An estimated 1 million Muslims are being held in re-education camps in Xinjiang. Across the border in Kazakhstan, there’s a desperate wait for news of Uighurs, Kazakhs and other minorities. from The Guardian
There’s also the Rohingya genocide in Myanmar.
The Rohingya are a Muslim minority group in Burma. They have faced a long history of severe discrimination and persecution, violence, denial of citizenship, and numerous restrictions at the hands of Burmese authorities. The Museum has, since 2015, been sounding the alarm about the potential risk of genocide and other mass atrocities being perpetrated against the Rohingya. from The United States Holocaust Memorial Museum
For Our Fathers: Two fathers—one an Austrian, one a French Jew—and a legacy of silence that their daughters turned into art is an important show. It’s not just about our past. It’s about our present and our future.
Born in the Boston area, Lisa Rosowsky is a graphic designer and a mixed-media artist who works most often with fabric. She has an AB from Harvard College and an MFA from Yale University. She is on the faculty at the Massachusetts College of Art and Design, where she teaches graphic design, typography, and book design. She has had exhibitions at the Holocaust Museum of Houston, Brandeis University, and Hebrew College in New York. Her artists books are in the collections of the Boston Public Library, Wellesley College, University of Vermont, Stanford University, Harvard University, and the Museum of Printing. When she is not teaching or writing, Lisa can be found working in her studio.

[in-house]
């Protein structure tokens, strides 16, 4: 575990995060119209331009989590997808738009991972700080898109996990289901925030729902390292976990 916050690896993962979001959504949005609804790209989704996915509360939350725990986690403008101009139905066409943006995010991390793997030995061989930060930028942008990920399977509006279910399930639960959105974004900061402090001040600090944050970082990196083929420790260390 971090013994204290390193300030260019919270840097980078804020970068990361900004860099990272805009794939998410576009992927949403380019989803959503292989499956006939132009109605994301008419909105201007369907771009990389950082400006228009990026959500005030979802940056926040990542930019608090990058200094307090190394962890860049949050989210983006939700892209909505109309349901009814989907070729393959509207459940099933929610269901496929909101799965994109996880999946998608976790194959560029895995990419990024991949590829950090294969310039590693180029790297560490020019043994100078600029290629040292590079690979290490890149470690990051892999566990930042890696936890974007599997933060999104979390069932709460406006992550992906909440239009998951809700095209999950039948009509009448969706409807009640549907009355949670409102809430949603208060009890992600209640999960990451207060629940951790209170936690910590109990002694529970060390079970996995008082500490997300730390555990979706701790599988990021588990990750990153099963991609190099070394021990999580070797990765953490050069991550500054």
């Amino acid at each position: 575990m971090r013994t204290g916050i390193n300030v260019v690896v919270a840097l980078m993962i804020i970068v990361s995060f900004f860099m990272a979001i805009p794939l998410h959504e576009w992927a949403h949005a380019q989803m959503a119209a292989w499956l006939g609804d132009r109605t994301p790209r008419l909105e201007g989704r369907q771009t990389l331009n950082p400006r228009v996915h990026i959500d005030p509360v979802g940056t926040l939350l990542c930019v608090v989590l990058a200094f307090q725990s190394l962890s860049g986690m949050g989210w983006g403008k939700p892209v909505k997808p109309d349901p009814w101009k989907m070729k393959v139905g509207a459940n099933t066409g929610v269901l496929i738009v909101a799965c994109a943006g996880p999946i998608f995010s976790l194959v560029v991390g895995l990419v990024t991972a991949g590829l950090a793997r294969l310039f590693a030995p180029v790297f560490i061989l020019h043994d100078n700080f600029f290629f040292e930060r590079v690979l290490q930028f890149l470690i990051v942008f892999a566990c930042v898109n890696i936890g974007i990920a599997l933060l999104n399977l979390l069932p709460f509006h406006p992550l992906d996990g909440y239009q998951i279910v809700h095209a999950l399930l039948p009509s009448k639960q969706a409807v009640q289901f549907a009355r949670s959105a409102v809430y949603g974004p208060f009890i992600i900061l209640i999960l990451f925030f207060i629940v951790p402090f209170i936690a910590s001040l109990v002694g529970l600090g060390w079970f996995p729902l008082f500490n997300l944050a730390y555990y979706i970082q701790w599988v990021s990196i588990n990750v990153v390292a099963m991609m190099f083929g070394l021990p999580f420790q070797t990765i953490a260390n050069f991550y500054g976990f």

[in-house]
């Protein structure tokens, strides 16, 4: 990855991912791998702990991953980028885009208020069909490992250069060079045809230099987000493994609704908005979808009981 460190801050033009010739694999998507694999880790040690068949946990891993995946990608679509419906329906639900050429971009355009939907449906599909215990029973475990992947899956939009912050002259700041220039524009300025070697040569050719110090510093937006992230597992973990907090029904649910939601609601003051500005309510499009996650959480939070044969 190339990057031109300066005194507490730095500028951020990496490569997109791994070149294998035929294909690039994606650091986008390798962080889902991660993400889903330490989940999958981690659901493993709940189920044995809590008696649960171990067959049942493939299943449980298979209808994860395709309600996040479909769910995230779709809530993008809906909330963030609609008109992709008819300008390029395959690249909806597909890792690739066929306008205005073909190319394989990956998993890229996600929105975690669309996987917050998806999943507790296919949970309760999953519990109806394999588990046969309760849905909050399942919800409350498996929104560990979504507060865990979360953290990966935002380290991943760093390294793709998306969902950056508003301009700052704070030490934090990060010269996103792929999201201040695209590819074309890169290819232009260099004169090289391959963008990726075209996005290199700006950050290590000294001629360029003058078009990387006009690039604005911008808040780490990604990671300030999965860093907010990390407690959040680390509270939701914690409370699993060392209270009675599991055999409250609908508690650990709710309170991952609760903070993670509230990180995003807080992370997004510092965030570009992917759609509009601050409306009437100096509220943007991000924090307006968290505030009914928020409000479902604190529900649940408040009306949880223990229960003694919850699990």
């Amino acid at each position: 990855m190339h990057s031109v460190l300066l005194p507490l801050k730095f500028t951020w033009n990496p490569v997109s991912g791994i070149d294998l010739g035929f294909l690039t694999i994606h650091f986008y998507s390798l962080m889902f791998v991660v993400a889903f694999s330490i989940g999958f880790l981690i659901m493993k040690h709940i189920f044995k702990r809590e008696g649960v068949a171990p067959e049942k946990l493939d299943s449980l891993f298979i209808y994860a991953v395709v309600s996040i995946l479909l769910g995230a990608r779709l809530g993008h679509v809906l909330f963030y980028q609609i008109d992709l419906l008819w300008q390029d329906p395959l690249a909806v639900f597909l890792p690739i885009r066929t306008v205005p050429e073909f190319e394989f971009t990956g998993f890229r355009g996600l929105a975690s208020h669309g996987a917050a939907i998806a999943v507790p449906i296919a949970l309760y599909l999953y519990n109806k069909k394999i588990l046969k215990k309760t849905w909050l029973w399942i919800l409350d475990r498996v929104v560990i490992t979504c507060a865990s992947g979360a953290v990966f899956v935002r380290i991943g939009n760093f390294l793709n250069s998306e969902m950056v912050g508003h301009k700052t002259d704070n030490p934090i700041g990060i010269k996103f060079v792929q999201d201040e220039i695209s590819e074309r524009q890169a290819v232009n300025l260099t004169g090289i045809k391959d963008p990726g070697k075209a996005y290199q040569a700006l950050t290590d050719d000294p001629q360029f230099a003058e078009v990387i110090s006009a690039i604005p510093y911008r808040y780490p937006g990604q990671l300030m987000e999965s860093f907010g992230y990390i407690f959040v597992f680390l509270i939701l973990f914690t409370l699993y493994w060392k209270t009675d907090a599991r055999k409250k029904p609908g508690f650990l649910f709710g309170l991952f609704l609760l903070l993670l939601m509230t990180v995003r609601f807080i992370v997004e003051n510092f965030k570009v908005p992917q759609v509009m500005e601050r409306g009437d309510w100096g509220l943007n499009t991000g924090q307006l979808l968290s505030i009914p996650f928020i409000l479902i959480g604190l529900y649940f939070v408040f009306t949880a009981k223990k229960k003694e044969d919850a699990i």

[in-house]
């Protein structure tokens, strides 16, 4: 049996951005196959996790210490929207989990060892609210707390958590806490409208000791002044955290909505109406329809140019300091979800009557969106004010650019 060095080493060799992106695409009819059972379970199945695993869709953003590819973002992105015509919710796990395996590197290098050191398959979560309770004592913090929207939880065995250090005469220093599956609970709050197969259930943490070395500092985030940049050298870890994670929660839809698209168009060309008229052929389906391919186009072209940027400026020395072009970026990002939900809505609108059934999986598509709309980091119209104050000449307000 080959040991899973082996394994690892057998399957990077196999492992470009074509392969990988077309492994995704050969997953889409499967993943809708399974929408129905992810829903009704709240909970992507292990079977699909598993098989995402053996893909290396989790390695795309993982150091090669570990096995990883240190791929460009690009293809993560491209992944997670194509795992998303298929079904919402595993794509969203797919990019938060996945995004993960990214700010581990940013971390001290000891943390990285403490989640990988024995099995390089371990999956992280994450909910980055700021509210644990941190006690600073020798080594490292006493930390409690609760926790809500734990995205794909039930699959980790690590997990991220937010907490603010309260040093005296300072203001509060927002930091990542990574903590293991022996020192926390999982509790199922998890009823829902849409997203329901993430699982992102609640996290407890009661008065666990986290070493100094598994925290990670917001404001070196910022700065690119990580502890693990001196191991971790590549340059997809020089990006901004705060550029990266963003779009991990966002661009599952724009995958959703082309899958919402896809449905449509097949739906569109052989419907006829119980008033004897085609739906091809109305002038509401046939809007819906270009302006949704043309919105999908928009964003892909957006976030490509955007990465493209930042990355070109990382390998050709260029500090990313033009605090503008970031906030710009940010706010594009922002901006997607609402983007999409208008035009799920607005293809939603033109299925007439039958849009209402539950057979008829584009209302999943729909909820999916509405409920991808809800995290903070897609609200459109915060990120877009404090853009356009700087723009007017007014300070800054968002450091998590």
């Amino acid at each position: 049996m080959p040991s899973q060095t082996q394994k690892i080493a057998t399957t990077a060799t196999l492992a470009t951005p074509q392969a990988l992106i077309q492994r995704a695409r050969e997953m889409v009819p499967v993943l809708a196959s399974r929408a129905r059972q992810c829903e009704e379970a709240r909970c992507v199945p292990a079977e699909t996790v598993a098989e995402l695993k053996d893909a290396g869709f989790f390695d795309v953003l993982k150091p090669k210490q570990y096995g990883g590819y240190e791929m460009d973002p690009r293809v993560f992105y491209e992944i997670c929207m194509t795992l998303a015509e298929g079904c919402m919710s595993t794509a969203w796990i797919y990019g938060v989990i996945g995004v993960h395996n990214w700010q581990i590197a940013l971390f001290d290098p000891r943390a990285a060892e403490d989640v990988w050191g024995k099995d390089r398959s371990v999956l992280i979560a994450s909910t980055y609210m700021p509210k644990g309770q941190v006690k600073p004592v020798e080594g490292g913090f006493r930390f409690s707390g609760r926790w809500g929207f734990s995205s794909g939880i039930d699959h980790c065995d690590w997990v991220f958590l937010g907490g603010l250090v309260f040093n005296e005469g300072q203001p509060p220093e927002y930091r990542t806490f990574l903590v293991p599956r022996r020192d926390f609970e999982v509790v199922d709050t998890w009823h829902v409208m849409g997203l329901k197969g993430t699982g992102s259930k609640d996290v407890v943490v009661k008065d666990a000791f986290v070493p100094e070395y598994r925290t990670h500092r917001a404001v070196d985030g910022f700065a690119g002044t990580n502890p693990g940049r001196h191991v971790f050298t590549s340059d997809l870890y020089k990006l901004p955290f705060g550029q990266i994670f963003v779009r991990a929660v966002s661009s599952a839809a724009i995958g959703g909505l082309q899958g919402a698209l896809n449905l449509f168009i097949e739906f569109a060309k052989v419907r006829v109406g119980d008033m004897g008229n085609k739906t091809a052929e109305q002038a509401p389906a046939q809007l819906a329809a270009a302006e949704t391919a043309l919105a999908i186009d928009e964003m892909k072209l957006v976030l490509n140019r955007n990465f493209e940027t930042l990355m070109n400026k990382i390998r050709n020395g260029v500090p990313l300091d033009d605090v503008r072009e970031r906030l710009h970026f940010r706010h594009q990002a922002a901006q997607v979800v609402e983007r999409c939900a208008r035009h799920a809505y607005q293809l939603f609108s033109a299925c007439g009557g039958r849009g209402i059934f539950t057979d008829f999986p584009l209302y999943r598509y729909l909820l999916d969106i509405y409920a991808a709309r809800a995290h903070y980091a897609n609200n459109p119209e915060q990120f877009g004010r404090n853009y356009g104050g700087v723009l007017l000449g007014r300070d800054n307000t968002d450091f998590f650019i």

Austrian soprano Ute Gfrerer is widely considered to be one of the best interpreters of Kurt Weill’s music. She has performed and recorded many of his works, including The Threepenny Opera, One Touch of Venus, Lady in the Dark, Marie Galante, and The Seven Deadly Sins. Her career has brought her to major musical centers around the world, including Barbican Hall in London, the Cologne Philharmonie, NHK Hall in Tokyo, Teatro National in Guatemala City, Vienna Volksoper, and the Zurich Opera. Not only is Gfrerer a regular guest artist at the Kurt Weill Festival in Germany, she has also performed at the renowned Salzburg Festival in Austria, the Ellingwood Chapel in Nahant, and the Festival for Forbidden Music in Marseilles, France, where she discovered the Holocaust songs of Norbert Glanzberg heard in this program.
p.s. I have a Holocaust book list for kids and teens here.
p.p.s. PBS: US students lack knowledge about the Holocaust